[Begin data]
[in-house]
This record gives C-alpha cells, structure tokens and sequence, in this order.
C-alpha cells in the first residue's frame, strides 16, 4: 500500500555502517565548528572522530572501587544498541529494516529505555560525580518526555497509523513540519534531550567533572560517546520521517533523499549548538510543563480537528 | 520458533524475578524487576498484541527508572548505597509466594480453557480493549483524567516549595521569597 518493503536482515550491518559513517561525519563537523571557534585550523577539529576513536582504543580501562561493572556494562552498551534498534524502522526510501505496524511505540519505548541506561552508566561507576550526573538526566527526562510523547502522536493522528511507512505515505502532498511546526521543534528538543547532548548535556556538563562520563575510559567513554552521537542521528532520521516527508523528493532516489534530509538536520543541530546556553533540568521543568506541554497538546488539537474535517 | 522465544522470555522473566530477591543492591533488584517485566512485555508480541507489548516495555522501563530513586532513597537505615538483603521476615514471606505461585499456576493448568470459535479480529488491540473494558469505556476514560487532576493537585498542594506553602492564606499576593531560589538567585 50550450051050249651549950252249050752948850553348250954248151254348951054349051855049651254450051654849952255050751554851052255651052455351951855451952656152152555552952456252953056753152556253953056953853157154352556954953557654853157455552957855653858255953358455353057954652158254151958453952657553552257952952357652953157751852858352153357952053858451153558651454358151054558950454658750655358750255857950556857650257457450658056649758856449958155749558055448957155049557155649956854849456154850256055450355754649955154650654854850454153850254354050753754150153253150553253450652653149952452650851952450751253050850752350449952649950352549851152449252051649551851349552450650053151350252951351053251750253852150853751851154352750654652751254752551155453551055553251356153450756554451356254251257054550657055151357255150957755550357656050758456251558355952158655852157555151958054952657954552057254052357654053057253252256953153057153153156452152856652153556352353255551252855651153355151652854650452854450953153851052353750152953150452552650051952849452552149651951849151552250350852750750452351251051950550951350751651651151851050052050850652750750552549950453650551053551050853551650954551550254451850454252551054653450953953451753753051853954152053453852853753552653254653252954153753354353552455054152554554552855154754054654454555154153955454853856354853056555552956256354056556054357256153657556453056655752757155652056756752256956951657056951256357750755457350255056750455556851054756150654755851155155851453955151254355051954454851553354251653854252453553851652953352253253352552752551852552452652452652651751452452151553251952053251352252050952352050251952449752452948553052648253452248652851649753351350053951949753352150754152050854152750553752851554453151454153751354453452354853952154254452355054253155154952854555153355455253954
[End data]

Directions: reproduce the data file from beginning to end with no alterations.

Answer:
[in-house]
This record gives C-alpha cells, structure tokens and sequence, in this order.
C-alpha cells in the first residue's frame, strides 16, 4: 500500500555502517565548528572522530572501587544498541529494516529505555560525580518526555497509523513540519534531550567533572560517546520521517533523499549548538510543563480537528 | 520458533524475578524487576498484541527508572548505597509466594480453557480493549483524567516549595521569597 518493503536482515550491518559513517561525519563537523571557534585550523577539529576513536582504543580501562561493572556494562552498551534498534524502522526510501505496524511505540519505548541506561552508566561507576550526573538526566527526562510523547502522536493522528511507512505515505502532498511546526521543534528538543547532548548535556556538563562520563575510559567513554552521537542521528532520521516527508523528493532516489534530509538536520543541530546556553533540568521543568506541554497538546488539537474535517 | 522465544522470555522473566530477591543492591533488584517485566512485555508480541507489548516495555522501563530513586532513597537505615538483603521476615514471606505461585499456576493448568470459535479480529488491540473494558469505556476514560487532576493537585498542594506553602492564606499576593531560589538567585 50550450051050249651549950252249050752948850553348250954248151254348951054349051855049651254450051654849952255050751554851052255651052455351951855451952656152152555552952456252953056753152556253953056953853157154352556954953557654853157455552957855653858255953358455353057954652158254151958453952657553552257952952357652953157751852858352153357952053858451153558651454358151054558950454658750655358750255857950556857650257457450658056649758856449958155749558055448957155049557155649956854849456154850256055450355754649955154650654854850454153850254354050753754150153253150553253450652653149952452650851952450751253050850752350449952649950352549851152449252051649551851349552450650053151350252951351053251750253852150853751851154352750654652751254752551155453551055553251356153450756554451356254251257054550657055151357255150957755550357656050758456251558355952158655852157555151958054952657954552057254052357654053057253252256953153057153153156452152856652153556352353255551252855651153355151652854650452854450953153851052353750152953150452552650051952849452552149651951849151552250350852750750452351251051950550951350751651651151851050052050850652750750552549950453650551053551050853551650954551550254451850454252551054653450953953451753753051853954152053453852853753552653254653252954153753354353552455054152554554552855154754054654454555154153955454853856354853056555552956256354056556054357256153657556453056655752757155652056756752256956951657056951256357750755457350255056750455556851054756150654755851155155851453955151254355051954454851553354251653854252453553851652953352253253352552752551852552452652452652651751452452151553251952053251352252050952352050251952449752452948553052648253452248652851649753351350053951949753352150754152050854152750553752851554453151454153751354453452354853952154254452355054253155154952854555153355455253954